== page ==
Tuesday, March 1, 2016

How Dinosaurs Can fix your Religion

Today, we have a guest post from my amigo and editor Daniel Bensen! His wise words, below the image...

There comes a time in every spec-fic writer's life when they must take a good long at themselves and think: "is this novel I've written nothing but a vehicle for my made-up culture?"
You bet it is! I was working on a lost time-colony of bronze-age humans in the Late Cretaceous period for ages before I finally figured out how to work them into a novel about intercultural romance and the difference between power and strength (buy it here!) I had the whole shebang: languages, population genetics, rituals, and of course religion. Ahem.
The people on the timeline called "Maastrichtia" are most likely the descendants of an apocalyptic cult that stole a time machine and went back to the time of the Chixulub Impact about 65 million years ago. It's that "about" that turned out to be the problem. Their time machine was only accurate to a margin of error of .01 million years, and it dumped them out more than five thousand years before the impact.
In the subsequent millennia, most vestiges of the cultists original religion have vanished. The Maastrichtians have adopted a number of belief systems, most only vaguely Abrahamic.
The Ethlek tribes who herd triceratops around the alluvial plains at the site of the first colony believe their land itself is God. To the west are the forested hills of God's Brows and to the east the sea, his eye. He sends his angels up to live on his face as humans, animals, plants, and some natural features. This monotheism evolving into animism by way of reincarnation and ancestor-worship is common on Maastrichtia.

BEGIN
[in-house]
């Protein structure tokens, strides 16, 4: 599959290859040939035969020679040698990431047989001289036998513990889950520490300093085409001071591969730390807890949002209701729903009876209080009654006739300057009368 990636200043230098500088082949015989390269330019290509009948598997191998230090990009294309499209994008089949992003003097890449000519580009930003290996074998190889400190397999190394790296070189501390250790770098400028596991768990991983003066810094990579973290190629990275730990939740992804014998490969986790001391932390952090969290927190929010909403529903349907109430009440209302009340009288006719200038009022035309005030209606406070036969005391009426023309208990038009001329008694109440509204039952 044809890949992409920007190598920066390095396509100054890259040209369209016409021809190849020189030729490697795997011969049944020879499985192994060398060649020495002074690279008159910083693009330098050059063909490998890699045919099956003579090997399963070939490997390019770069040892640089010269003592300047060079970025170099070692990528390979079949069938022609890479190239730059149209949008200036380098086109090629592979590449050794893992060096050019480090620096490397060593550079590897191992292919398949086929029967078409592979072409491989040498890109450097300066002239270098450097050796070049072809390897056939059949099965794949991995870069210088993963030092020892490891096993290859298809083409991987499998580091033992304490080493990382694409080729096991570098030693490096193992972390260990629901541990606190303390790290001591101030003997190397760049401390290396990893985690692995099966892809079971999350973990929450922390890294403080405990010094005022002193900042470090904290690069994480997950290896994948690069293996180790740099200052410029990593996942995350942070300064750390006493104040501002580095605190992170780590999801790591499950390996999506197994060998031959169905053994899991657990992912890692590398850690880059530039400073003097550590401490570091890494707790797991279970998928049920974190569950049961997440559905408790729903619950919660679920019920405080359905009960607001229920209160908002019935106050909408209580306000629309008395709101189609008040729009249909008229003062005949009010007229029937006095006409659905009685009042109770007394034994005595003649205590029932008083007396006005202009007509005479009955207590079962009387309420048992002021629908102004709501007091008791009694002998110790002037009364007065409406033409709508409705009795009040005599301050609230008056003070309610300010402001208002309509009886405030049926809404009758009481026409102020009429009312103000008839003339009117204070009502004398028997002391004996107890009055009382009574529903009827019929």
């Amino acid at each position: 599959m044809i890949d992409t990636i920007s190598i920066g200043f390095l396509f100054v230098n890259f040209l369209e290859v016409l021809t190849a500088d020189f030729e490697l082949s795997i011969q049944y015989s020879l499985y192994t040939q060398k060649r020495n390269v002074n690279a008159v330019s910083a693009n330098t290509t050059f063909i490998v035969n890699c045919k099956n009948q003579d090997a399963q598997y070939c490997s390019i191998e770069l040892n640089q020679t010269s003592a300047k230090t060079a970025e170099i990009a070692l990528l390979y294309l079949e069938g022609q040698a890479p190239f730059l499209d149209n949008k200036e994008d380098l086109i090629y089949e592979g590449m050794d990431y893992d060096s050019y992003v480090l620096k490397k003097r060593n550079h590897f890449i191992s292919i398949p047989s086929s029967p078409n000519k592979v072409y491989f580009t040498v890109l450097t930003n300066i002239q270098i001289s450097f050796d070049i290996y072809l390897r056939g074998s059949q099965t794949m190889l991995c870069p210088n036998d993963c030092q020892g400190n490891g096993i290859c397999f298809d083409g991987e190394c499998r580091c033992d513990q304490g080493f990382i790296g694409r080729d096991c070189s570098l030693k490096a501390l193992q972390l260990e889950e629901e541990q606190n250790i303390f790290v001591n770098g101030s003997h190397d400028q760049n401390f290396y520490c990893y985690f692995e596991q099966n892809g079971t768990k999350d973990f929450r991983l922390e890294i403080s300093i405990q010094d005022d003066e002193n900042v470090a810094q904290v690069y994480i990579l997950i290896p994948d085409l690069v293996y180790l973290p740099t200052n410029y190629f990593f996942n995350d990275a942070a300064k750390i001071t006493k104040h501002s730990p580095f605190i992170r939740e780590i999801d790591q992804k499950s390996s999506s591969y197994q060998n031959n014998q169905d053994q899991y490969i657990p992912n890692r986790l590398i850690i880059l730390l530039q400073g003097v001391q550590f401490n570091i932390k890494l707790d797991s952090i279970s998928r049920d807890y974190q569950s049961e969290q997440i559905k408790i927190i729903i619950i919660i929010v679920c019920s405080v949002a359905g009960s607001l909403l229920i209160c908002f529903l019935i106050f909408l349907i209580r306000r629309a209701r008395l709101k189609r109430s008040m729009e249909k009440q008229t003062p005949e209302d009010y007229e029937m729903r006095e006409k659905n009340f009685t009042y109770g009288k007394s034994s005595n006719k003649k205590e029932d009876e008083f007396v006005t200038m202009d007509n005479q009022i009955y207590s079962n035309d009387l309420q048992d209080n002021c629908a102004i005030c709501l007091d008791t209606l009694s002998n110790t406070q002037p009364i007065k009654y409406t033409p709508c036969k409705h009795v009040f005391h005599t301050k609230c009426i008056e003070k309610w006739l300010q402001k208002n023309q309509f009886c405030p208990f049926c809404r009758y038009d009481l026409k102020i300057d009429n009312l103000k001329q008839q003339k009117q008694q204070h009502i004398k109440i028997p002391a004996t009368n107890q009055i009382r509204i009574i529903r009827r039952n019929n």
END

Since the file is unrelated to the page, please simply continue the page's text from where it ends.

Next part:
The Memorialist church of the polar sea civilizations has a conservative approach. They believe God left the universe in the charge of angels, many of which forgot their duties and became demons. Demons control the destructive storm or the hungry mosasaur, but angels live in reliquaries and may be made to do work. Some reliquaries are called radios, others steam engines or arc lights. These miracles are kept, maintained, and very rarely reproduced by the priesthood, their secrets hidden lest they become corrupted and turn into demons. In the Thalassocracy on the north coast of North America, Memorialist dogma exists side-by-side with an animist tradition where totem animals and nature spirits patronize social organizations like warrior societies (ankylosaur, mosasaur, etc) priestly orders (troodon etc) and political parties (magnolia etc).
When confronted by time travelers from the 21st century, the Memorialists look at high-tech soldiers and think, "powerful entities we must enslave lest they become demons." The Ethlek think, "Aha. An opportunity!"

Groom of the Tyrannosaur Queen (http://www.amazon.com/gp/product/B018UD6DH2/ ) is a time-travel romance with dinosaurs, available now as a kindle book.
Back-of-the book information:
Former soldier Andrea Herrera isn’t happy with where her life’s taken her. Specifically, to Hell Creek, Montana, 65 million years before the present. As far as careers go, making sure the dinosaurs don’t eat her paleontologist clients comes in a pretty dismal second choice to serving her country. But when their time machine malfunctions, Andrea and her team are trapped in a timeline that shouldn’t exist with something a hell of a lot more dangerous than terrible lizards: other humans.

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